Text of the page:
Language arts has always been what I love to teach the most. I love teaching the love and reading and the skill of writing, but I equally feel speaking and listening is important when getting a balanced literacy approach in place. Students must be able to listen to others, as well as articulate their own thinking in ways that others can see and understand. To say the least I believe this is something we must work on with students alongside the reading and writing component of our literacy instruction.

Last month, I worked on listening and speaking lessons with first grade using Toontastic focusing on story elements through creating their very own digital story. I used @iThinkWrite headphones and discovered so much about teaching little ones speaking and listening.

What I like about these, particularly when using them with 6 year olds, is that they are quite durable. Sure, I reviewed care of the headphones, but I was really impressed with how they held up when shared among several students. With little hands using them, then passing them off, I always wait for something to break. These held up great with kids taking their own initiative to use and share. I also loved not hearing “these hurt my ears”. It is really hard to find headphones that fit snug on little ones, while not being uncomfortable. The fact that I had no complaints in the comfort department for once was a big win!

While comfort and durability is important, at the end of the day, we as teachers want to know how this will make our students stronger learners, and you know of course I looked for that while these kiddos worked. I compared the students not using the headphones to those who were. Those not using them were using a shouting voice to record. They felt they needed to get over the background noise in the room, which  didn’t allow for clear speaking voices in their story. On the other hand, once the headphones removed that background noise, students instead spoke softer and with better clarity. It was as if they could actually hear themselves think, and as a result, they could put their story together more clearly.  That is a big win in my book! While I think I would want to teach students to speak a bit louder even when using the microphone, I loved that they showed more focus and ability to deliver a good story to share. Think Write Headphones will be a big part of next year when **spoiler alert** I make a bold move out of teaching technology back to my first love.. teaching in the classroom. That my friends, is a blog to come. It is simple things like these that make me certain I have a huge journey ahead that I can’t wait to share more of!

Jaime Vangergrift


Jaime Vandergrift.png

Jaime Vandergrift

Jaime Vandergrift is an experienced educator, speaker, and advocate for advancing educational practices through digital literacy and blended learning experiences. She holds an EdS and certification in Instructional Technology and Media, and believes in the power of personalized professional learning and collaboration in education.

Follow @jaimevanderg on Twitter

Easy on the Ears: A Review by C. Yang

There are times when “learning at your own pace” means having to listen to videos or instructions. In a classroom of 36 students, having all students at their own pace could possibly mean 36 different locations on a video or learning module. Allowing students to have a comfortable listening device is essential to those kinds of lessons or activities.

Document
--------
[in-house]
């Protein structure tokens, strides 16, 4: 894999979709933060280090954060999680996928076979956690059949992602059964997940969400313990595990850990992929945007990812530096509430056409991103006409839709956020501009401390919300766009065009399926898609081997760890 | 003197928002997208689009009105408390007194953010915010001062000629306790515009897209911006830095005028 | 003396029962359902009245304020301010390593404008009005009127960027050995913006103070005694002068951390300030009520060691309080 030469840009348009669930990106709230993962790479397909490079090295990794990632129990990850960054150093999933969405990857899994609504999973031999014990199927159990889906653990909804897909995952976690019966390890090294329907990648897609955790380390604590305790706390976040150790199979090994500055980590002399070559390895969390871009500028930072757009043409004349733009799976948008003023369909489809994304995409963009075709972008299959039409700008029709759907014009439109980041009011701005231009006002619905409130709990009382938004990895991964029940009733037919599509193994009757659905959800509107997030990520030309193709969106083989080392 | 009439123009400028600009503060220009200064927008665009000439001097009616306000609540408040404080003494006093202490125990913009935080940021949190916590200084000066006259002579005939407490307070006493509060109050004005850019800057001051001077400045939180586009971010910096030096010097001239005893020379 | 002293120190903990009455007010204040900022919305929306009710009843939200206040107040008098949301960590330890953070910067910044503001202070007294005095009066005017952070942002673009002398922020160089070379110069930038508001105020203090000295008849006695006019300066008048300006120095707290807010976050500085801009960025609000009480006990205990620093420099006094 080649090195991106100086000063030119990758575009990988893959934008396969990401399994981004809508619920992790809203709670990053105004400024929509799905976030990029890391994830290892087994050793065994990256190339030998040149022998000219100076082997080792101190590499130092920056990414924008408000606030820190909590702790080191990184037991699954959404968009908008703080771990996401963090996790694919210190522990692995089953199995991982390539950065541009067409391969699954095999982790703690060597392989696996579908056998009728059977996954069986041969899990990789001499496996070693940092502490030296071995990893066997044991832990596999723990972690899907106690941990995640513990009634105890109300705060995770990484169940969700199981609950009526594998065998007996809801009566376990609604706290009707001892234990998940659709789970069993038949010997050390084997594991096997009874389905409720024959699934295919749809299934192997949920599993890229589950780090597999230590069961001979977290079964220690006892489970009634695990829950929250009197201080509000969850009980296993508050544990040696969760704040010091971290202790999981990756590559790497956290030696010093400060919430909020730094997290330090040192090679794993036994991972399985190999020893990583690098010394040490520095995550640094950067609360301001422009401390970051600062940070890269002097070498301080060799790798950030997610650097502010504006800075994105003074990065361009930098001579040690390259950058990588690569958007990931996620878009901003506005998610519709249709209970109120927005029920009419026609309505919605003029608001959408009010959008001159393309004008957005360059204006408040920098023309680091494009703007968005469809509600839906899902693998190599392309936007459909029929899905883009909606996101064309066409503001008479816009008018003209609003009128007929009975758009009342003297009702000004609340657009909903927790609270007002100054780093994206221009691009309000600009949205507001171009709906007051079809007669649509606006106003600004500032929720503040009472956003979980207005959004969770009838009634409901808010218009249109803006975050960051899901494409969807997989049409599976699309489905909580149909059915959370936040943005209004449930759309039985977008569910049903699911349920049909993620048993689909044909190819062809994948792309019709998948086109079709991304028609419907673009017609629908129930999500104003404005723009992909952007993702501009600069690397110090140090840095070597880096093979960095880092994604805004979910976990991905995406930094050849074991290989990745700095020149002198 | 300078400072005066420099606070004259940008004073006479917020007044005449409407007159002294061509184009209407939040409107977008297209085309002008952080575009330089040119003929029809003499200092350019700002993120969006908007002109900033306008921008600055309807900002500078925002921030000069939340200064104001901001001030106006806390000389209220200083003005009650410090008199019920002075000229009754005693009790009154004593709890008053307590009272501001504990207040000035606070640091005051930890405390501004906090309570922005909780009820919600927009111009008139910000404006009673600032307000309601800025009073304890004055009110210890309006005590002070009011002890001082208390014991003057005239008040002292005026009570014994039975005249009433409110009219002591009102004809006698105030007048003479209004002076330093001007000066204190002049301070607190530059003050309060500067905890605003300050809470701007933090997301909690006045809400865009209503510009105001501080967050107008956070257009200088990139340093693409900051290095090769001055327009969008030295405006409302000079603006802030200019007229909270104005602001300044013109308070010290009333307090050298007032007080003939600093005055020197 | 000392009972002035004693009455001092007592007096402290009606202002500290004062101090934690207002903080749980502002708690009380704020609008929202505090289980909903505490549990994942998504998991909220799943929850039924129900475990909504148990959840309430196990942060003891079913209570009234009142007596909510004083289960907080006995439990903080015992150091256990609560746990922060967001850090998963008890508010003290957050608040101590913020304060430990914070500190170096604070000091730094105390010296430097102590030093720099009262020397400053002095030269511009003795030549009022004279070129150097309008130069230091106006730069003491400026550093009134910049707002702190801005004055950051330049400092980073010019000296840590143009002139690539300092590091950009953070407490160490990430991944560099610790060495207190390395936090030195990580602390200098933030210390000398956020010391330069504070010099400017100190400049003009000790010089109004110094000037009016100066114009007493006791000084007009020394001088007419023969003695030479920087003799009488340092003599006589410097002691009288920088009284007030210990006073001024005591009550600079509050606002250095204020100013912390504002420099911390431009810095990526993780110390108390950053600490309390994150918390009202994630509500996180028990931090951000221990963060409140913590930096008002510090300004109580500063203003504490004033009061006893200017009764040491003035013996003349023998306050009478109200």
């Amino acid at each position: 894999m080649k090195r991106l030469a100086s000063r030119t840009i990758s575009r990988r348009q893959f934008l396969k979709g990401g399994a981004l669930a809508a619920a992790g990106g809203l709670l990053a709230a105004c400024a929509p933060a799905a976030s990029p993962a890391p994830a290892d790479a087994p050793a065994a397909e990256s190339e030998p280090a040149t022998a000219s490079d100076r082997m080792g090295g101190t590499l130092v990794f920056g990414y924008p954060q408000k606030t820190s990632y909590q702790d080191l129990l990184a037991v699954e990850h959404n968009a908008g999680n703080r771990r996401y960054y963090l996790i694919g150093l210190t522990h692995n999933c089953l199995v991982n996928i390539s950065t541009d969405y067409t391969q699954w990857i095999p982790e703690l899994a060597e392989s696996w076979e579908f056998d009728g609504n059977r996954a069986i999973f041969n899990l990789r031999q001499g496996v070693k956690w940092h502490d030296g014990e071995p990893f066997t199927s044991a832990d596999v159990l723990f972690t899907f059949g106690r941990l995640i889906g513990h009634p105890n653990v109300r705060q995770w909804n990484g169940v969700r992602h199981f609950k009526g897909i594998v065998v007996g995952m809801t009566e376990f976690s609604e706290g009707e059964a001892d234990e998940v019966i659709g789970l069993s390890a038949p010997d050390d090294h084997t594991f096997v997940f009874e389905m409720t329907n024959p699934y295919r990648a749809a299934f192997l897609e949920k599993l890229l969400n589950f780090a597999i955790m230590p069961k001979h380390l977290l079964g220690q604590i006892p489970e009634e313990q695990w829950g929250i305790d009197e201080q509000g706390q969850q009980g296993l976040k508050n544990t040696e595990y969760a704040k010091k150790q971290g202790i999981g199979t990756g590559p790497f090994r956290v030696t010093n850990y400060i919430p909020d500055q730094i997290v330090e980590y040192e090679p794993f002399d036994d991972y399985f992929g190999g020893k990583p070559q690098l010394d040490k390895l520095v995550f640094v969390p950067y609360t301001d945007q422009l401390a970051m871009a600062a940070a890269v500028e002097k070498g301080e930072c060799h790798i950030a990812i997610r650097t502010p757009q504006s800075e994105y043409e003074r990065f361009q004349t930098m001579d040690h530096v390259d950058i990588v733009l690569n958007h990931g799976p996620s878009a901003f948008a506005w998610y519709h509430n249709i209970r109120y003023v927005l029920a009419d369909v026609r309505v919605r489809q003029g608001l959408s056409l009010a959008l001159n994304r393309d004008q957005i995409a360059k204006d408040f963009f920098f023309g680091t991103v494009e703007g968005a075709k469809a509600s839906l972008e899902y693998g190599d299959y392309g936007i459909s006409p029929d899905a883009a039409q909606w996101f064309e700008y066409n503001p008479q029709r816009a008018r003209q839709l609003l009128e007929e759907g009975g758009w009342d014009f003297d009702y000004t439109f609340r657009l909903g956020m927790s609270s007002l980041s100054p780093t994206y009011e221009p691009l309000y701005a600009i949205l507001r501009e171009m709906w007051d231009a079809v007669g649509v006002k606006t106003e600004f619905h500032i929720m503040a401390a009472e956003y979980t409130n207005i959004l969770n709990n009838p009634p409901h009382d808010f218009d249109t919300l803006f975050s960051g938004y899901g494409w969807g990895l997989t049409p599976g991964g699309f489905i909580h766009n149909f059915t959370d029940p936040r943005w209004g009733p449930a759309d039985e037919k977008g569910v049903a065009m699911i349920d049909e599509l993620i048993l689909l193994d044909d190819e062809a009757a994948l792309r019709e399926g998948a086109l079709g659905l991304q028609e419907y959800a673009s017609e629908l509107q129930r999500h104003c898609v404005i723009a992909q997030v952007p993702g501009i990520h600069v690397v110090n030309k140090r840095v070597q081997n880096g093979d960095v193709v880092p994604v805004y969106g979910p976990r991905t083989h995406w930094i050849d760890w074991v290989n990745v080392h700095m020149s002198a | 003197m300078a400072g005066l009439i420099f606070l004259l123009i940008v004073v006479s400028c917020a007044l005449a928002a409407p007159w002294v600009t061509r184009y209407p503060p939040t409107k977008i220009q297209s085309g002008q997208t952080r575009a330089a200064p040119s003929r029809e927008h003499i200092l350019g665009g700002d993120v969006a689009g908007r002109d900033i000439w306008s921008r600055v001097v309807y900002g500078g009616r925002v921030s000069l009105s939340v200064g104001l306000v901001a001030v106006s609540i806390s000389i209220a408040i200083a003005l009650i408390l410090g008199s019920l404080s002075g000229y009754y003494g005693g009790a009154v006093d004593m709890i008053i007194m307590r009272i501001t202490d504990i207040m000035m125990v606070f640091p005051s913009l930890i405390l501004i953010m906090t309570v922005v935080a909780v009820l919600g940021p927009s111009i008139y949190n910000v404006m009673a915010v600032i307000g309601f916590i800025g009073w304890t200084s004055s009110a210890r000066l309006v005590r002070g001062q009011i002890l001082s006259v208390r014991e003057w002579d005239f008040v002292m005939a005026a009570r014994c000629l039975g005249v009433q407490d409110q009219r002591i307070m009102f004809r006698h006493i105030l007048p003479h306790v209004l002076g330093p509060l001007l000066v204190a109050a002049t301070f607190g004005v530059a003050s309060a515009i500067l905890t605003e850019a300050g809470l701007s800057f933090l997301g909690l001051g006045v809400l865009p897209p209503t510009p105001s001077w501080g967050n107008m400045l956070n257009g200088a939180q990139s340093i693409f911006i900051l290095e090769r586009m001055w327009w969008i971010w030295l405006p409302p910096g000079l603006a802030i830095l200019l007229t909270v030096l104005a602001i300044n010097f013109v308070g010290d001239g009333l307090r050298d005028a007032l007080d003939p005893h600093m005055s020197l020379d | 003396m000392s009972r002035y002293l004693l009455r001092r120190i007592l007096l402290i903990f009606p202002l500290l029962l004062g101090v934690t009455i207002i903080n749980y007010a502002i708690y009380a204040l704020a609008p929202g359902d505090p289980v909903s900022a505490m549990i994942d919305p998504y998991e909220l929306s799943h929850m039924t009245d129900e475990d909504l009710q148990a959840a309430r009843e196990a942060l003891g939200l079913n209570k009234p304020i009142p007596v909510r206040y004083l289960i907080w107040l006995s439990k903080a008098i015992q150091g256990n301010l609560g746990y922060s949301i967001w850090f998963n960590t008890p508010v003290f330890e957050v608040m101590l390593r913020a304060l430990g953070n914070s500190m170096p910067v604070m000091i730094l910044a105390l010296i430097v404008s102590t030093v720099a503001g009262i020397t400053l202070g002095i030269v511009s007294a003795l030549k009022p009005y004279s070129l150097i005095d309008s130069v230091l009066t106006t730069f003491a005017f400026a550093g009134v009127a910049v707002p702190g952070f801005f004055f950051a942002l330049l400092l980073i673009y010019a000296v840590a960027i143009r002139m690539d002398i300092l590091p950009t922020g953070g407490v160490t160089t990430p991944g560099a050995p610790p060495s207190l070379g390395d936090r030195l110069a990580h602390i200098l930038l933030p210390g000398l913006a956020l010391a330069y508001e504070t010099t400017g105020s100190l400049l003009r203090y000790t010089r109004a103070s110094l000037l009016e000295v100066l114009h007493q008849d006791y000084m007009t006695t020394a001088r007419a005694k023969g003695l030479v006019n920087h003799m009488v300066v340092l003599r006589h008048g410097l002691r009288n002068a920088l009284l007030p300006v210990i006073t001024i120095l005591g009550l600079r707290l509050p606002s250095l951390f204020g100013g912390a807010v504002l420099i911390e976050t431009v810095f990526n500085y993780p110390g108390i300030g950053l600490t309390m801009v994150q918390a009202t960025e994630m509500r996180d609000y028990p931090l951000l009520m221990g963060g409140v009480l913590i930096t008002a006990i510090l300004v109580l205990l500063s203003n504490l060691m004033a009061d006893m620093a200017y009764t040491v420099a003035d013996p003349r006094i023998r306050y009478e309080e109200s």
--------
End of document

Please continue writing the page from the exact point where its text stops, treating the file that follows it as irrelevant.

I had students test ThinkWrite’s Ultra Durable Headsets against the headsets that were of similar design that our school site uses. With a side-by-side comparison, students all expressed that the comfort level of ThinkWrite’s headsets were much higher than those of the ones they compared it with.

The Feel

The cushioning was enough so that they were comfortable, and not pinching (remember my students are in high school) the ears or the hair of my students. High school students have a variety of head shapes, sizes and hair and thus important for the headsets to have flexibility in sizing. The headsets were adjustable for various head sizes, from it fitting the smaller 9th grade students’ head to the larger 12th grade students’ head. I even had students with a lot of hair test them out and it fit comfortably around the bun on her hair.

The Listening Experience

I don’t know about other teachers, but my students constantly listen to music at a high volume. This means that some students have some loss of hearing before they even enter my classroom. ThinkWrite’s headsets are loud enough for students to be able to hear clearly and comfortably, unlike some cheap headphones that you can’t hear very well, even if you have the volume at the highest setting on your device. One thing that I really appreciate about these headsets was that I didn’t have to hear what they were listening to. Often times with earphones or other headsets, I could hear what they were listening to across the room. With ThinkWrite’s headsets, sound isolation is not advertized on the description of the headsets, but students next to each other didn’t have to deal with overhearing the sound coming out of another student’s headsets.

The Look

If you look at the headsets online, they look like any other headsets that are in the market, but one of my favorite features is that there are different colors available! There are several color choices available and as a classroom teacher, it’s nice to be able to tell my class set apart from another teacher’s set. Another option is to have the color match your school colors. It’s just a little more “fun” than the boring black headsets that are out there. I chose green and it’s a nice dark green that stands out nicely against any color heads in the room.

I used them with chromebooks and laptops and they worked really well with both. They look like they are sturdy enough to last in a public school setting.

I would highly recommend the headsets!


High School Science Teacher, Ontario, CA
Currently trying to integrate more technology effectively into the classroom.

@hellomsyang on Twitter

Dani DunnReviews